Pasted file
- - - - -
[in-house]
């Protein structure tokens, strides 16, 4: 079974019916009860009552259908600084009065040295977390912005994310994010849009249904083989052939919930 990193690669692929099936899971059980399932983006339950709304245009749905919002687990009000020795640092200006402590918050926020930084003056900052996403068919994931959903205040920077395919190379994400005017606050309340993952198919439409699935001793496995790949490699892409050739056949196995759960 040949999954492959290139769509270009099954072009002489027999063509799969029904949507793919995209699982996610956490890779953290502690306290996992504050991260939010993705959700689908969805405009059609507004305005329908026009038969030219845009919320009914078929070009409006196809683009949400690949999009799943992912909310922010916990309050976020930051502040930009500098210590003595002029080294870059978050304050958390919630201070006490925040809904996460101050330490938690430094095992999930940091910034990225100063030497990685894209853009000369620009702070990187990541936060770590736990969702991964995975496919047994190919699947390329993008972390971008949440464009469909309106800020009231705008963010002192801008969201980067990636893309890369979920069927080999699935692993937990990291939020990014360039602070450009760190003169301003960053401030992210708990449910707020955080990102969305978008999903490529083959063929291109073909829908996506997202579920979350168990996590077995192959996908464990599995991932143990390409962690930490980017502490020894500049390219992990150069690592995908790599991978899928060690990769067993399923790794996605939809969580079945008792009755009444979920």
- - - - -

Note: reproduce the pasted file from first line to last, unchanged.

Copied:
[in-house]
């Protein structure tokens, strides 16, 4: 079974019916009860009552259908600084009065040295977390912005994310994010849009249904083989052939919930 990193690669692929099936899971059980399932983006339950709304245009749905919002687990009000020795640092200006402590918050926020930084003056900052996403068919994931959903205040920077395919190379994400005017606050309340993952198919439409699935001793496995790949490699892409050739056949196995759960 040949999954492959290139769509270009099954072009002489027999063509799969029904949507793919995209699982996610956490890779953290502690306290996992504050991260939010993705959700689908969805405009059609507004305005329908026009038969030219845009919320009914078929070009409006196809683009949400690949999009799943992912909310922010916990309050976020930051502040930009500098210590003595002029080294870059978050304050958390919630201070006490925040809904996460101050330490938690430094095992999930940091910034990225100063030497990685894209853009000369620009702070990187990541936060770590736990969702991964995975496919047994190919699947390329993008972390971008949440464009469909309106800020009231705008963010002192801008969201980067990636893309890369979920069927080999699935692993937990990291939020990014360039602070450009760190003169301003960053401030992210708990449910707020955080990102969305978008999903490529083959063929291109073909829908996506997202579920979350168990996590077995192959996908464990599995991932143990390409962690930490980017502490020894500049390219992990150069690592995908790599991978899928060690990769067993399923790794996605939809969580079945008792009755009444979920």